The Inca Trail is by far the most famous trek in South America and is rated by many to be in the top 5 treks in the world. In just 26 miles (43km) it manages to combine beautiful mountain scenery, lush cloud-forest, subtropical jungle and, of course, a stunning mix of Inca paving stones, ruins and tunnels. The final destination of the trail just cannot be beaten: Machu Picchu, the mysterious "Lost City of the Incas".
Vinicunca, also called Montaña de Siete Colores (Mountain of Seven Colors), is located in the Andes in the Cusco region of Peru. In order to get to the trailhead, it’s a three-hour drive from Cusco. To get to the lookout at 5,200m is about 10Km. The views are spectacular but do be cautious of altitude sickness.
Cusco, a city in the Peruvian Andes, was once capital of the Inca Empire, and is now known for its archaeological remains and Spanish colonial architecture. Plaza de Armas is the central square in the old city, with arcades, carved wooden balconies and Incan wall ruins. The baroque Santo Domingo Convent was built on top of the Incan Temple of the Sun (Qoricancha), and has archaeological remains of Inca stonework. The Sacred Valley is a region in Peru's Andean highlands. Along with the nearby town of Cusco and the ancient city of Machu Picchu, it formed the heart of the Inca Empire. Stretching roughly 60 kilometers, it’s an area of fertile farmland and Spanish colonial villages like Pisac and Ollantaytambo. Pisac is known for its Sunday handicraft market and hilltop Incan citadel.
Discover the Spirit of the Andes as you journey aboard this luxury train from Puno to Cusco. Let yourself be enchanted by some of South America’s most beautiful scenery as you travel along one of the highest train routes in the world. The Spirit of the Andes journey departs every Wednesday at midday.
Taquile is an island on the Peruvian side of Lake Titicaca 45 km offshore from the city of Puno. About 2,200 people live on the island, which is 5.5 by 1.6 kilometres in size, with an area of 5.72 km². The highest point of the island is 4,050 metres above sea level and the main village is at 3,950 metres. The community of “Knitting Men”, people of Taquile Island are living the lifestyle they’ve preserved for centuries. When a man wants to marry a woman, he needs to prove his worth by drinking water out of his knitted hat. If the hat is knitted so tightly that the water doesn’t drip, he has successfully proved his abilities.
Lake Titicaca, straddling the border between Peru and Bolivia in the Andes Mountains, is one of South America's largest lakes and the world’s highest navigable body of water. Said to be the birthplace of the Incas, it’s home to numerous ruins. Its waters are famously still and brightly reflective. Around it is Titicaca National Reserve, sheltering rare aquatic wildlife such as giant frogs. The Uros islands are a group of 70 man-made totora reed islands floating on Peru's Lake Titicaca. Its inhabitants, the Uros tribe, pre-date Incan civilization and continue to hunt and fish the plentiful land and waters they occupy. Amantani is an island on the Peruvian side of Lake Titicaca and is the highest island in the world at 4,115m on Pachatata. According to a 1988 census, it had a population of 3,663 Quechua speakers divided among about 800 families. The island is circular and about 9.28 km² in size.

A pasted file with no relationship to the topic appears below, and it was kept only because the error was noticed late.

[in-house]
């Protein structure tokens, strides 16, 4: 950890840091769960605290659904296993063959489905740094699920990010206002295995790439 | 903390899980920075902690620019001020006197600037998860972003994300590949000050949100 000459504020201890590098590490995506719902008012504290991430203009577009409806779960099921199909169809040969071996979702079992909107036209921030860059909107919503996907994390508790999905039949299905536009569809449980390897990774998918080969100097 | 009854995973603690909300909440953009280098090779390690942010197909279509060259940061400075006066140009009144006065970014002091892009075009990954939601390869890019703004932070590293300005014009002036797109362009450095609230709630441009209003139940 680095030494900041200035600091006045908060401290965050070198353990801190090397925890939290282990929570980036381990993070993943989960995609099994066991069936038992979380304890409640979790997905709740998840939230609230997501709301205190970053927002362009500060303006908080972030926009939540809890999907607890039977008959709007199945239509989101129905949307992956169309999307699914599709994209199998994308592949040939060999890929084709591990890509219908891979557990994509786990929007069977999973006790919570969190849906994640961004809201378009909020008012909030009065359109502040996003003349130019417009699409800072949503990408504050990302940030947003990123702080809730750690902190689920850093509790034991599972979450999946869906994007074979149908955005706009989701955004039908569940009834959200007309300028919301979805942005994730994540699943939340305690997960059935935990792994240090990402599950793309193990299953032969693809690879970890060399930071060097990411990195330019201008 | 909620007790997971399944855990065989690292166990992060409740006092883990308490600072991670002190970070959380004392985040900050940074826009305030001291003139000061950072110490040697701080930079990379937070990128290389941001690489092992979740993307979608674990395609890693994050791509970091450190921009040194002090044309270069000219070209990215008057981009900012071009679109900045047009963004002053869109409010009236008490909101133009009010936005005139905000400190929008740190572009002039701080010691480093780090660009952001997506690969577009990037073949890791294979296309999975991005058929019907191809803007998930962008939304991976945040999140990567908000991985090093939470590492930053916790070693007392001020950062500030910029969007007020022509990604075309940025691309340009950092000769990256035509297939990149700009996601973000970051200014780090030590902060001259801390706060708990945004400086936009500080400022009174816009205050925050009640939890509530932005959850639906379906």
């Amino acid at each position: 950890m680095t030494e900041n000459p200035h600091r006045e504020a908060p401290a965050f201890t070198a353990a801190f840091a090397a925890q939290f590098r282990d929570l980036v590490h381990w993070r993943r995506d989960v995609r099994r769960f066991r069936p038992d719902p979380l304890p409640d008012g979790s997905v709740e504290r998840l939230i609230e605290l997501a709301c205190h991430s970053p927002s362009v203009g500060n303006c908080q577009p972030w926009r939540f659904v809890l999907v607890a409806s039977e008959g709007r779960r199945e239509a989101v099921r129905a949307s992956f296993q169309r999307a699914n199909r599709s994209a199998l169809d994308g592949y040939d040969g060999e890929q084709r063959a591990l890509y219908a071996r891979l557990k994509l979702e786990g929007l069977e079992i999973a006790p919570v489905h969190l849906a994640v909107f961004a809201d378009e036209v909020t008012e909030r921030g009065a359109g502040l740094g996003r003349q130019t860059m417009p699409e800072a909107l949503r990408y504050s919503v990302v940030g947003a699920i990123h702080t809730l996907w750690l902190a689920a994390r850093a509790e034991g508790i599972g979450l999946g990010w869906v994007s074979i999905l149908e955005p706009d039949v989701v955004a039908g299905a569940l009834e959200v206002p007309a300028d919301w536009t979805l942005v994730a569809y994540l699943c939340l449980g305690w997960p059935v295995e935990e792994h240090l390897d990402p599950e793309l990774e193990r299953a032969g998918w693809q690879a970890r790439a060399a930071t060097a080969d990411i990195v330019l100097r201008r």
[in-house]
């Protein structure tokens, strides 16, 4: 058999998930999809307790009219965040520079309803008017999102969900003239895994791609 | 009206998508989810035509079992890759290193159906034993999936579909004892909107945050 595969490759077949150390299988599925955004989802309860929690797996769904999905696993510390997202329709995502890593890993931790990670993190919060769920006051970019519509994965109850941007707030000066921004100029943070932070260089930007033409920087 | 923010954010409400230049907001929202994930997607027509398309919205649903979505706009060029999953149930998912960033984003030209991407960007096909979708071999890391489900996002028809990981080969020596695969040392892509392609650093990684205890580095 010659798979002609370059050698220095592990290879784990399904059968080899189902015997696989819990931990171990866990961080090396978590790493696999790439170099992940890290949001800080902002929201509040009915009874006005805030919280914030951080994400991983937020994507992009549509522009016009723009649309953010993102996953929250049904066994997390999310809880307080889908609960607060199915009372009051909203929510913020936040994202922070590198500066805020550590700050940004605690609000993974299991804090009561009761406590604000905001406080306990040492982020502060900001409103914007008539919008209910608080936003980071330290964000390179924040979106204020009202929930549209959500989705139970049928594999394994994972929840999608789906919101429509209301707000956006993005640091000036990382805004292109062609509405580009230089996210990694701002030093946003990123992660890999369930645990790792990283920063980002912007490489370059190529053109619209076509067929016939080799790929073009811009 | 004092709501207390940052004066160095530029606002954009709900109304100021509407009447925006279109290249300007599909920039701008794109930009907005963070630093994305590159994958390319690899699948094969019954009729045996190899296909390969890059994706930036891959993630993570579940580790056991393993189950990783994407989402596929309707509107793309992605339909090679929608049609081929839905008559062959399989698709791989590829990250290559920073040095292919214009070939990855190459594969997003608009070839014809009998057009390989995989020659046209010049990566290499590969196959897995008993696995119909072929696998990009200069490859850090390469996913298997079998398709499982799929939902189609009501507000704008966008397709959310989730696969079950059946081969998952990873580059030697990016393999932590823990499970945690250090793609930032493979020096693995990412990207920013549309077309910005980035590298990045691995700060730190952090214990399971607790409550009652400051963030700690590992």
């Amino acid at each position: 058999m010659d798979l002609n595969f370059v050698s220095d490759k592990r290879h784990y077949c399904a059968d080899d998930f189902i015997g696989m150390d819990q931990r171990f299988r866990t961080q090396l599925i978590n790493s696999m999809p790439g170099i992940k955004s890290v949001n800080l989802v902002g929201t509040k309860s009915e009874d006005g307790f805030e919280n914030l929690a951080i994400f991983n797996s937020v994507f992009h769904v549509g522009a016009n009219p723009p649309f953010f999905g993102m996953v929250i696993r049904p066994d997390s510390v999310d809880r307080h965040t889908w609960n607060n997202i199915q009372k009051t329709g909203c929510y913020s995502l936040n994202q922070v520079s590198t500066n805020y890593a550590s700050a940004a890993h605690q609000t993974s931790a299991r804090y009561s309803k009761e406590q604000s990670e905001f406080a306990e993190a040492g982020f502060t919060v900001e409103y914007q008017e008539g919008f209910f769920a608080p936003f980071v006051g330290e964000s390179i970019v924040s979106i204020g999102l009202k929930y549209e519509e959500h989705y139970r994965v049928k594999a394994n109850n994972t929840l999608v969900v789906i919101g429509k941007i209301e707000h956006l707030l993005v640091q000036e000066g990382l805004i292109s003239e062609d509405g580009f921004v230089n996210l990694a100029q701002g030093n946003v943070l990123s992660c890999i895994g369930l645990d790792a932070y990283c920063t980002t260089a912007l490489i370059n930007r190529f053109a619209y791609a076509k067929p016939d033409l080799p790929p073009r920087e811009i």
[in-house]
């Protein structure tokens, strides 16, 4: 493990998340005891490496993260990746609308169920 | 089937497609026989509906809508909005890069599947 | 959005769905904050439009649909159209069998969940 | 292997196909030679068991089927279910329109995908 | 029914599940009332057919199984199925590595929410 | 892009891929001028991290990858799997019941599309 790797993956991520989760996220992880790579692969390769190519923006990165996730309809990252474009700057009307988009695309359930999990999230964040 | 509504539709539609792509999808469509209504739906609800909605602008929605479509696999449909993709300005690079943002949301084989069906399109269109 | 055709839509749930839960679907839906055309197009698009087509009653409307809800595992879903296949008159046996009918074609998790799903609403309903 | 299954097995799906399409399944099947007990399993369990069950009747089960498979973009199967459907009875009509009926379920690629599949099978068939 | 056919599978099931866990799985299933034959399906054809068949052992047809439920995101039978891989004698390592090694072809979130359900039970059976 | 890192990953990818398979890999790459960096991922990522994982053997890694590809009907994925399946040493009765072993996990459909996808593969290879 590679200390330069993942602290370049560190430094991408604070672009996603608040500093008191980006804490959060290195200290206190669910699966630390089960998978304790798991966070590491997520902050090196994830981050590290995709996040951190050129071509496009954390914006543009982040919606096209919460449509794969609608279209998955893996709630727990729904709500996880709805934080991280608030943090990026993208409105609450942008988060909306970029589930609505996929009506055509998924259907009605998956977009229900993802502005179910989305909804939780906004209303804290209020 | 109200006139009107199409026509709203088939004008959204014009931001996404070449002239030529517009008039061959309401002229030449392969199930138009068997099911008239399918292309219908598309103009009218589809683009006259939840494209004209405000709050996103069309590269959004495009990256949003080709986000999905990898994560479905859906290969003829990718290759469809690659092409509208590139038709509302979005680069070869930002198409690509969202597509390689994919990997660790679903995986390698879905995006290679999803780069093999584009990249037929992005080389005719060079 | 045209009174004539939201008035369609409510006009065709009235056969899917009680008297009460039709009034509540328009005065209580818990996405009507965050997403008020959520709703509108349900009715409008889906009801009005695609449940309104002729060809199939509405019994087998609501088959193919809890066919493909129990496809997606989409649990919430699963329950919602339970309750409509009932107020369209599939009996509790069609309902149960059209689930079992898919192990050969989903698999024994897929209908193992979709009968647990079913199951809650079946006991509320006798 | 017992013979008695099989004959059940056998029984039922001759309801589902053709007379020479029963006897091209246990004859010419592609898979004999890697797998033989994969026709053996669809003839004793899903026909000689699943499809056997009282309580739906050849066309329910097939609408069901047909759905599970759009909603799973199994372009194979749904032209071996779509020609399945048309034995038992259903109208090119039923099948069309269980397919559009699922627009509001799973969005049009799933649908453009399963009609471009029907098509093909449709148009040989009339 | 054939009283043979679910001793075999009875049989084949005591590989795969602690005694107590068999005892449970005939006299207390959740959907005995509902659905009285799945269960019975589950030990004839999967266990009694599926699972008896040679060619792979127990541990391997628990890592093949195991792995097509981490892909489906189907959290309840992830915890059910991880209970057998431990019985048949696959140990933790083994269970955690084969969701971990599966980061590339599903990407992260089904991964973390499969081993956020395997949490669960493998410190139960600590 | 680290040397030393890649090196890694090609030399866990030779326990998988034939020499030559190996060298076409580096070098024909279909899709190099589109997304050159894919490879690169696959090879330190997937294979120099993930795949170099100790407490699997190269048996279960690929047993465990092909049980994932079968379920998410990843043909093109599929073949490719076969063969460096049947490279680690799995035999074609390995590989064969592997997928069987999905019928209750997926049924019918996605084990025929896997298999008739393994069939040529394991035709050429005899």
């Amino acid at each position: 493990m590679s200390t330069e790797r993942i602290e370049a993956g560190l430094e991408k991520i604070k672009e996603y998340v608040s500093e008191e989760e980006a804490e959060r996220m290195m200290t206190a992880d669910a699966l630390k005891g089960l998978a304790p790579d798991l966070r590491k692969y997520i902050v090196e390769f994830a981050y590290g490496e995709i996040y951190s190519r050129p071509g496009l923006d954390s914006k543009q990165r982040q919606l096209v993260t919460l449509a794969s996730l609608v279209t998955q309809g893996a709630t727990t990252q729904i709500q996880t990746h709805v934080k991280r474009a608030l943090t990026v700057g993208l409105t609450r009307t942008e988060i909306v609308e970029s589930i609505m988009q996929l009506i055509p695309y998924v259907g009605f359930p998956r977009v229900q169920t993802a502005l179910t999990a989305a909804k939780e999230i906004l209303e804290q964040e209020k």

Arequipa is the colonial-era capital of Peru’s Arequipa Region. Framed by 3 volcanoes, it's filled with baroque buildings constructed from sillar, a white volcanic stone. Its historic center is anchored by the Plaza de Armas, a stately main square flanked on its north by the 17th-century neoclassical Basilica Cathedral, which houses a museum displaying religious objects and artwork.
Colca Canyon, a river canyon in southern Peru famed as one of the world's deepest, is a well-known trekking destination. It's a habitat for the giant Andean condor, on view from overlooks like Cruz del Condor. The canyon landscape comprises a green valley and remote traditional villages with terraced agriculture that predates the Incas.
The Nazca Lines in southern Peru are a group of pre-Columbian geoglyphs etched into desert sands. Covering an area of nearly 1,000 sq. kilometers, there are about 300 different figures, including animals and plants. Composed of over 10,000 lines, some of which measure 30 meters wide and stretch more than 9 kilometers, the figures are most visible from the air.
The Ballestas Islands are a group of small islands near the town of Paracas within the Paracas District of the Pisco Province in the Ica Region, on the south coast of Peru. The Ballestas Islands is an important wildlife reserve, with over 160 species of marine birds, including Humboldt penguins, cormorants, boobies and pelicans. There is also animal life, including vast numbers of sea lions. Condors can sometimes be seen flying overhead, especially in February and March, as they feed on the carcasses of dead sea lions. Dolphins and even whales can also be seen at times.